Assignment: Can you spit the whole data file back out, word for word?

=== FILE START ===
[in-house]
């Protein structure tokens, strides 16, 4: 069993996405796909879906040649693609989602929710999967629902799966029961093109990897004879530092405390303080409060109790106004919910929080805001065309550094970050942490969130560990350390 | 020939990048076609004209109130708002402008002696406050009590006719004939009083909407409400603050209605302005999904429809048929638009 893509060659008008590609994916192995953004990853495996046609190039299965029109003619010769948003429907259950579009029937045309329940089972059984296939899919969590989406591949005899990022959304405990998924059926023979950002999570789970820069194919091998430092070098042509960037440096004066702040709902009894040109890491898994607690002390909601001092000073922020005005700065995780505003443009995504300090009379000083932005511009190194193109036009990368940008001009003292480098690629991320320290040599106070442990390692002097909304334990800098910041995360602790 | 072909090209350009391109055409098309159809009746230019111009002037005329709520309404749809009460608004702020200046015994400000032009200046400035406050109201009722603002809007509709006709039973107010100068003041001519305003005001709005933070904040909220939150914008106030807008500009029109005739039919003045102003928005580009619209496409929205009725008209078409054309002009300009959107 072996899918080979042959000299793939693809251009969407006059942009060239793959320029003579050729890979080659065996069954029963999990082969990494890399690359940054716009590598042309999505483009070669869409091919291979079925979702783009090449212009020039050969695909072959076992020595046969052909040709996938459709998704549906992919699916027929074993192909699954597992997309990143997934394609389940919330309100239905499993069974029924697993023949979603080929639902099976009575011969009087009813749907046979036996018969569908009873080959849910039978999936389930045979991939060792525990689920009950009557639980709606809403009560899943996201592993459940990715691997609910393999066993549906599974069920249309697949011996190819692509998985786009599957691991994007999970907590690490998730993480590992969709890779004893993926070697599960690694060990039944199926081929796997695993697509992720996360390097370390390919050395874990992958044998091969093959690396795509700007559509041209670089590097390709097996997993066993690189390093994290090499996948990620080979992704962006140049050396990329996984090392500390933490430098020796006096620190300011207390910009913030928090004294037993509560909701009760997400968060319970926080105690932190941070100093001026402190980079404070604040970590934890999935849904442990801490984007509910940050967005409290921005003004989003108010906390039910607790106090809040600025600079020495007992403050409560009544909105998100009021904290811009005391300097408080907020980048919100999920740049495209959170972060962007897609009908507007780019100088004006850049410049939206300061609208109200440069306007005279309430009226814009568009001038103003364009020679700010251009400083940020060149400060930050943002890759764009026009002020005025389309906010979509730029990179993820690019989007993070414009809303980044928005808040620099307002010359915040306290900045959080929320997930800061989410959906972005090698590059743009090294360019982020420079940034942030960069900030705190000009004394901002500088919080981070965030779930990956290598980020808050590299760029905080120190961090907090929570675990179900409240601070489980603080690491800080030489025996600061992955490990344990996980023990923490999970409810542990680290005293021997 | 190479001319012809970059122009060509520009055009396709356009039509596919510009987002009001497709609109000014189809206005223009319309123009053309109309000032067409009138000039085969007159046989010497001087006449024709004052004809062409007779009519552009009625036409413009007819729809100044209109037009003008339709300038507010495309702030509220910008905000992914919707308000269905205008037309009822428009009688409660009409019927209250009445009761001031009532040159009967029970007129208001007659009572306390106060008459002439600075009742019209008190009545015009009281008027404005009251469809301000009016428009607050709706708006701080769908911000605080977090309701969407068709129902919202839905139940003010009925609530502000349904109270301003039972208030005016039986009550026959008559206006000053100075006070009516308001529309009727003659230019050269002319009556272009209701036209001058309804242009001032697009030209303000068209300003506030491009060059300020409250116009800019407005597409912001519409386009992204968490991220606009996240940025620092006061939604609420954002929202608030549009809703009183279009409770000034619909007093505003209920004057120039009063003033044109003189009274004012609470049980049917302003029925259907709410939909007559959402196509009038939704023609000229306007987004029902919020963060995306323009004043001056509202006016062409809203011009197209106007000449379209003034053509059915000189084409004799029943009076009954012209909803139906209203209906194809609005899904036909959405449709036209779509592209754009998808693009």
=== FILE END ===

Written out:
[in-house]
């Protein structure tokens, strides 16, 4: 069993996405796909879906040649693609989602929710999967629902799966029961093109990897004879530092405390303080409060109790106004919910929080805001065309550094970050942490969130560990350390 | 020939990048076609004209109130708002402008002696406050009590006719004939009083909407409400603050209605302005999904429809048929638009 893509060659008008590609994916192995953004990853495996046609190039299965029109003619010769948003429907259950579009029937045309329940089972059984296939899919969590989406591949005899990022959304405990998924059926023979950002999570789970820069194919091998430092070098042509960037440096004066702040709902009894040109890491898994607690002390909601001092000073922020005005700065995780505003443009995504300090009379000083932005511009190194193109036009990368940008001009003292480098690629991320320290040599106070442990390692002097909304334990800098910041995360602790 | 072909090209350009391109055409098309159809009746230019111009002037005329709520309404749809009460608004702020200046015994400000032009200046400035406050109201009722603002809007509709006709039973107010100068003041001519305003005001709005933070904040909220939150914008106030807008500009029109005739039919003045102003928005580009619209496409929205009725008209078409054309002009300009959107 072996899918080979042959000299793939693809251009969407006059942009060239793959320029003579050729890979080659065996069954029963999990082969990494890399690359940054716009590598042309999505483009070669869409091919291979079925979702783009090449212009020039050969695909072959076992020595046969052909040709996938459709998704549906992919699916027929074993192909699954597992997309990143997934394609389940919330309100239905499993069974029924697993023949979603080929639902099976009575011969009087009813749907046979036996018969569908009873080959849910039978999936389930045979991939060792525990689920009950009557639980709606809403009560899943996201592993459940990715691997609910393999066993549906599974069920249309697949011996190819692509998985786009599957691991994007999970907590690490998730993480590992969709890779004893993926070697599960690694060990039944199926081929796997695993697509992720996360390097370390390919050395874990992958044998091969093959690396795509700007559509041209670089590097390709097996997993066993690189390093994290090499996948990620080979992704962006140049050396990329996984090392500390933490430098020796006096620190300011207390910009913030928090004294037993509560909701009760997400968060319970926080105690932190941070100093001026402190980079404070604040970590934890999935849904442990801490984007509910940050967005409290921005003004989003108010906390039910607790106090809040600025600079020495007992403050409560009544909105998100009021904290811009005391300097408080907020980048919100999920740049495209959170972060962007897609009908507007780019100088004006850049410049939206300061609208109200440069306007005279309430009226814009568009001038103003364009020679700010251009400083940020060149400060930050943002890759764009026009002020005025389309906010979509730029990179993820690019989007993070414009809303980044928005808040620099307002010359915040306290900045959080929320997930800061989410959906972005090698590059743009090294360019982020420079940034942030960069900030705190000009004394901002500088919080981070965030779930990956290598980020808050590299760029905080120190961090907090929570675990179900409240601070489980603080690491800080030489025996600061992955490990344990996980023990923490999970409810542990680290005293021997 | 190479001319012809970059122009060509520009055009396709356009039509596919510009987002009001497709609109000014189809206005223009319309123009053309109309000032067409009138000039085969007159046989010497001087006449024709004052004809062409007779009519552009009625036409413009007819729809100044209109037009003008339709300038507010495309702030509220910008905000992914919707308000269905205008037309009822428009009688409660009409019927209250009445009761001031009532040159009967029970007129208001007659009572306390106060008459002439600075009742019209008190009545015009009281008027404005009251469809301000009016428009607050709706708006701080769908911000605080977090309701969407068709129902919202839905139940003010009925609530502000349904109270301003039972208030005016039986009550026959008559206006000053100075006070009516308001529309009727003659230019050269002319009556272009209701036209001058309804242009001032697009030209303000068209300003506030491009060059300020409250116009800019407005597409912001519409386009992204968490991220606009996240940025620092006061939604609420954002929202608030549009809703009183279009409770000034619909007093505003209920004057120039009063003033044109003189009274004012609470049980049917302003029925259907709410939909007559959402196509009038939704023609000229306007987004029902919020963060995306323009004043001056509202006016062409809203011009197209106007000449379209003034053509059915000189084409004799029943009076009954012209909803139906209203209906194809609005899904036909959405449709036209779509592209754009998808693009």